HomeSportsWhat's next for Shohei Ohtani after his translator's alleged gambling scandal?

What’s next for Shohei Ohtani after his translator’s alleged gambling scandal?

by Matthew Yoshimoto, AsAmNews intern

Earlier this week, the Los Angeles Dodgers dismissed baseball superstar Shohei Ohtani’s translator and longtime friend, Ippei Mizuhara, after he was accused of stealing $4.5 million to pay off gambling debts. Dozens of questions remain regarding Ohtani’s role in the scandal. 

Mike Paul, CEO of Reputation Doctor LLC who deals with crisis management globally, said that the main question surrounding this scandal is whether or not Ohtani knew of his translator’s actions.

Noting that spinning the truth “never works,” Paul explained the importance for Ohtani to convey the full truth to his audiences and sponsors. He noted the “building blocks of reputation management” focus on truth, honesty, transparency, accountability and consistency.

“The ultimate currency he needs to focus on now is trust,” Paul said in an interview with AsAmNews. “Look for the truth, the whole truth and nothing but the truth to bubble to the top within the coming weeks, not months.” 

Paul said the scandal could have major implications on Ohtani’s reputation and brand, his sponsors, the Major Baseball League, the sports gambling industry and even his family members. Noting that this is a “global story” since Ohtani has millions of these stakeholders worldwide, Paul emphasized Ohtani’s responsibility to come forward with a statement to lessen the impact of the scandal on Ohtani’s image.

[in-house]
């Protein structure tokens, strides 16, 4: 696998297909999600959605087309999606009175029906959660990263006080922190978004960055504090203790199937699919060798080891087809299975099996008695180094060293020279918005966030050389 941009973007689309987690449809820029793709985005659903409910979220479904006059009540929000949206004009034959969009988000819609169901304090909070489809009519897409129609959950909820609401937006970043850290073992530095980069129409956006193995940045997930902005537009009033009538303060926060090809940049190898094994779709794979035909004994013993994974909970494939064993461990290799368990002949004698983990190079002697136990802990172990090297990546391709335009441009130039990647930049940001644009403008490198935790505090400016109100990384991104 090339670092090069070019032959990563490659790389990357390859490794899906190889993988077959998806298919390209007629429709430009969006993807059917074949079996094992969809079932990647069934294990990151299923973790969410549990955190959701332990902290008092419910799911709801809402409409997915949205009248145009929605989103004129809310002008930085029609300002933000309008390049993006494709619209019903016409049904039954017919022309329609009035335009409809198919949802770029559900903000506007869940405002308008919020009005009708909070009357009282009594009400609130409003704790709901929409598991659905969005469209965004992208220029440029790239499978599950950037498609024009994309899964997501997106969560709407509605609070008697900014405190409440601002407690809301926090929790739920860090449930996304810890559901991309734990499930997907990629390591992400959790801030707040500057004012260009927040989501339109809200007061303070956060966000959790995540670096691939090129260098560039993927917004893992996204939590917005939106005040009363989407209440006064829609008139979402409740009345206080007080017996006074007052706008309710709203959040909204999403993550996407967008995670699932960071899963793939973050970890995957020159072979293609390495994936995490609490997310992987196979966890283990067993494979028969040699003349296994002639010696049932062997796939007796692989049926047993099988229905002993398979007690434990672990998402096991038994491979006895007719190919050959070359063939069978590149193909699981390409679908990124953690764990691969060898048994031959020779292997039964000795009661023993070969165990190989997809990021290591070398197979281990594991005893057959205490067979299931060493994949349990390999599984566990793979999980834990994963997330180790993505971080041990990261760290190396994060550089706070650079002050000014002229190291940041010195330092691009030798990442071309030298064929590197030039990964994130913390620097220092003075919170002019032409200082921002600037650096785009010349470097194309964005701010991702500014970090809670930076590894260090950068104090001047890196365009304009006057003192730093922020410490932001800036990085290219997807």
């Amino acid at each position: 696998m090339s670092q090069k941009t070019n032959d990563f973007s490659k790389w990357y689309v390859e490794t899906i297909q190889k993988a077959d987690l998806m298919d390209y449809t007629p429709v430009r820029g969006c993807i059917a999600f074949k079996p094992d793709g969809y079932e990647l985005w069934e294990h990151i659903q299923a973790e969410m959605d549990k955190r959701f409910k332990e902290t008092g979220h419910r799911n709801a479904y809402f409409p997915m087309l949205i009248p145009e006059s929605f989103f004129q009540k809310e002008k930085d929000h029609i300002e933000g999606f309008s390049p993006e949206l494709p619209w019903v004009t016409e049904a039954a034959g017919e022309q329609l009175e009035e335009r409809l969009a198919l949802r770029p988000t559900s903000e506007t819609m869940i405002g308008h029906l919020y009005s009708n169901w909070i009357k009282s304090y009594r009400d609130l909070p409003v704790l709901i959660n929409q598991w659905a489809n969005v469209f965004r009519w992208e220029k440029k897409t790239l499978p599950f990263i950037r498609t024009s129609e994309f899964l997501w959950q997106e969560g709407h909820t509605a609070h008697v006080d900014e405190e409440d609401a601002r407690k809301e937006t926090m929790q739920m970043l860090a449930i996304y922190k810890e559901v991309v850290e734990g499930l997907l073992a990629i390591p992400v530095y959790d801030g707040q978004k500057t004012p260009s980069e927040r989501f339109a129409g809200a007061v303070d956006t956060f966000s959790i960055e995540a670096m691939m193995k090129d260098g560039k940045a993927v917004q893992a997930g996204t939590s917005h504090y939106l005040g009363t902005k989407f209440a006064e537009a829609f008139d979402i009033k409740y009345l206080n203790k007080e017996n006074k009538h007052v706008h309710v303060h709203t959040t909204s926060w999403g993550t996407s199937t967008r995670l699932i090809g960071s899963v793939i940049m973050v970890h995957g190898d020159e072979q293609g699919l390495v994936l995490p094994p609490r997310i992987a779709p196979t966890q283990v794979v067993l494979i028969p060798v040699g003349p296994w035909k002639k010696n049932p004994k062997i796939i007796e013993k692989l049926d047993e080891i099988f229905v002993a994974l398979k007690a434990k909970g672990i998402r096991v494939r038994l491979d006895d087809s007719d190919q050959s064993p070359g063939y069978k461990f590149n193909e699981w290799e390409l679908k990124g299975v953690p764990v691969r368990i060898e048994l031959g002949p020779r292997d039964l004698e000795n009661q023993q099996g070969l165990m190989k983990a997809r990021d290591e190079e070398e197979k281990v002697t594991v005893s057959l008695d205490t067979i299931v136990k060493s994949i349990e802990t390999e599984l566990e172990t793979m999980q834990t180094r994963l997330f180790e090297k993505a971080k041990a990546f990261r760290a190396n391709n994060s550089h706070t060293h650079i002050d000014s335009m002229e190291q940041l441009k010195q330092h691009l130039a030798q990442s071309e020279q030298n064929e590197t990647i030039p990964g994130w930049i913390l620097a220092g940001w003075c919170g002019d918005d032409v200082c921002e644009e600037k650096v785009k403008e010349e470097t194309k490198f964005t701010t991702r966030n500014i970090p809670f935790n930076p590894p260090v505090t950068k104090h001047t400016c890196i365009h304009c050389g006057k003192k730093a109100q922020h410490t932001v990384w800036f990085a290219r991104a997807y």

Paul compared the scandal to having several injuries on one’s self, explaining that Ohtani must tie up all loose ends otherwise his injuries will continue to bleed. 

“He is a franchise player and that comes with added responsibility, which means he has a higher obligation to all his stakeholders and the societal expectation of truth is greater,” Paul said. “The goal is to fill the void of information with the truth or face further reputational damage.”

From his experiences working in similar cases, Paul said he anticipates Ohtani will release a statement, whether individually or a joint statement with the league, in the coming weeks. 

“Emotional crises require emotional solutions,” Paul said. “This crisis is emotional because every stakeholder expects more of him, not less. A boilerplate solution will not work. It must be heartfelt, complete and with a solution to prevent it from happening again in the future to re-win trust.”

May Lee, a journalism professor at Chapman University Dodge College of Film and Media Arts who has kept up with Ohtani’s translator scandal, said there are reports of several conflicting stories. She explained Mizuhara initially said in an ESPN interview on Tuesday, March 19, that Ohtani helped Mizuhara pay off his debt. In the interview, Mizuhara said that Ohtani did not know the person he owed money to was a bookie.

“I just told him I need to send a wire to pay off the debt,” Mizuhara said, according to ESPN. “He didn’t ask if it was illegal, didn’t question me about that.”